Tatis committed five errors through the first four games.

He signed the longest contract in big league history on Feb. 22, a 14-year, $340 million deal.

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Black Keys drummer Patrick Carney fills in at Cleveland Indians’ home opener

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CLEVELAND — Patrick Carney wasn’t nervous before his first live drumming gig in more than a year, just honored.

A lifelong Indians fan and one half of The Black Keys, the Grammy Award-winning rock duo from Akron, Ohio, Carney filled in Monday at Cleveland’s home opener for drummer John Adams, who is recovering from heart surgery.

Adams missed his first home opener since 1973, ending a run that has featured him sitting high in the left-field bleachers and pounding a steady beat whenever the Indians are hitting.

Carney was thrilled to be able to sit in for Adams.

“I’m stoked to be here for John,” Carney told The Associated Press about two hours before the Indians hosted the Kansas City Royals at Progressive Field. “It’s the best seat in the house and I wish John could be here, obviously. When I heard he wasn’t healthy enough to make it, I thought it was good way to pay some respect to him and show him some love.”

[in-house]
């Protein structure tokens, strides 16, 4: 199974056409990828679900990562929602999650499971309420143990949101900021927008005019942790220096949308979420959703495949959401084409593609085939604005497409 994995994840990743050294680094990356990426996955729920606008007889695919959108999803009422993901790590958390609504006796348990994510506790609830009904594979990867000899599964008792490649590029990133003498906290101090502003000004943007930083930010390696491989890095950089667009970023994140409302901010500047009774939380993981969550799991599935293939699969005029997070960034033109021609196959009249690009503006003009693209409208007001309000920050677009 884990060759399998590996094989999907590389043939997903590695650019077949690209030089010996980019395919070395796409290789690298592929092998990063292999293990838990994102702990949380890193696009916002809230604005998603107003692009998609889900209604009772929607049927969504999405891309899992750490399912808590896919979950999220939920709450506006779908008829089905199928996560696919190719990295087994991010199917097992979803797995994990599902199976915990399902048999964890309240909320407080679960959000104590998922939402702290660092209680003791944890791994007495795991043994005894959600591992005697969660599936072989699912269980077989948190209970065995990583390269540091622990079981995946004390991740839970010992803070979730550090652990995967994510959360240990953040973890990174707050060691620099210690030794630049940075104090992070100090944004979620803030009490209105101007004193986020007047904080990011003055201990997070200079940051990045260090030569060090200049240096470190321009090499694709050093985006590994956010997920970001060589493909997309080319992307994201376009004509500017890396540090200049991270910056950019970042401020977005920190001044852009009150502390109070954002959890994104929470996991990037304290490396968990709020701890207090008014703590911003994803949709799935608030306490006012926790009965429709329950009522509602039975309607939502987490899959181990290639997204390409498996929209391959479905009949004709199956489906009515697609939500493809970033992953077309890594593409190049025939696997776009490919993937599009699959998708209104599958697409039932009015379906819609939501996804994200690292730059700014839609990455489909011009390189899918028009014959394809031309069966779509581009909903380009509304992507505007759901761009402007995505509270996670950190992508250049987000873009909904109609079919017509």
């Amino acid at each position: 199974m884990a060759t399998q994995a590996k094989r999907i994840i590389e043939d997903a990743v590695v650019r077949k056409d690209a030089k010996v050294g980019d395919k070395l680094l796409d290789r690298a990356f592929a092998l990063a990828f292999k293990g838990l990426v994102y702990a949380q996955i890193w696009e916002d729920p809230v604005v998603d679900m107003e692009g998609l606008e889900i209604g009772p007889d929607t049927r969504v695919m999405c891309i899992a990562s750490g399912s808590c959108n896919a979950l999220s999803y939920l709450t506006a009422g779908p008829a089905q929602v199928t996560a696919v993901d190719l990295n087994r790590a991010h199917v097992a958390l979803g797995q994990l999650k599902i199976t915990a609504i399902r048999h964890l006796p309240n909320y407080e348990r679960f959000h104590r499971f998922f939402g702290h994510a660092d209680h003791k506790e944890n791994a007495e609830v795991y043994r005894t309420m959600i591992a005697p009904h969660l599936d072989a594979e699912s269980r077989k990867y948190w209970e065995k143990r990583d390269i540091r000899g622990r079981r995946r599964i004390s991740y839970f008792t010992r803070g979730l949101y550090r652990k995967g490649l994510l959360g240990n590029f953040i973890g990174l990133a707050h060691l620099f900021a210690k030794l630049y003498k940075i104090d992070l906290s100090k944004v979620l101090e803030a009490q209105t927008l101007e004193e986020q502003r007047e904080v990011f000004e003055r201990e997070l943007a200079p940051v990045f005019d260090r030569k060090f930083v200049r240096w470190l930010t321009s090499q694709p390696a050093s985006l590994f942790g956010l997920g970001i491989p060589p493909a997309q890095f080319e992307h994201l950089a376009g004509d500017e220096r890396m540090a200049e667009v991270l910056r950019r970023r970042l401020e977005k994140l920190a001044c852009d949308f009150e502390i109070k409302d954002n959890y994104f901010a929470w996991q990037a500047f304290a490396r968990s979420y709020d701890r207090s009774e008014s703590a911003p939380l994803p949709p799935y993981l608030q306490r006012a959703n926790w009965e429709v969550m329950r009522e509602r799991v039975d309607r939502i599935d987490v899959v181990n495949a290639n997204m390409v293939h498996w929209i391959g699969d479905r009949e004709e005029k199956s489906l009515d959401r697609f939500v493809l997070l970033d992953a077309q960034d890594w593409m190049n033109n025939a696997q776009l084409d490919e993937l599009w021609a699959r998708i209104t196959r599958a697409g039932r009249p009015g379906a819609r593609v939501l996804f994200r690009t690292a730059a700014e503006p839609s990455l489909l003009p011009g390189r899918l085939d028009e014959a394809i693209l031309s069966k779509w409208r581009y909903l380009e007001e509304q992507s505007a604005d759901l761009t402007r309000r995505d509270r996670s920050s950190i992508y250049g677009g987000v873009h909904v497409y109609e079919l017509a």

Before he could begin banging away, Carney was bestowed drumming duties by Adams during a video presentation in the first inning.

Carney’s appearance didn’t spark the Indians, who managed just three hits and were shut out 3-0 by the Royals.

Carney said he attended his first Indians game in Cleveland when he was “5 or 6” and that one of his close friends who accompanied him to that game decades ago was attending the opener.

Like so many musical acts, The Black Keys haven’t been on a stage since just before the COVID-19 pandemic shut down normal life.

“This is my first show since last January,” Carney said. “Crazy. This is gonna be fun.”

Carney said he’s looking forward to concerts resuming and that he and bandmate Dan Auerbach could have an announcement next week on their upcoming plans.

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Coors Field expected to host 2021 MLB All-Star Game, sources say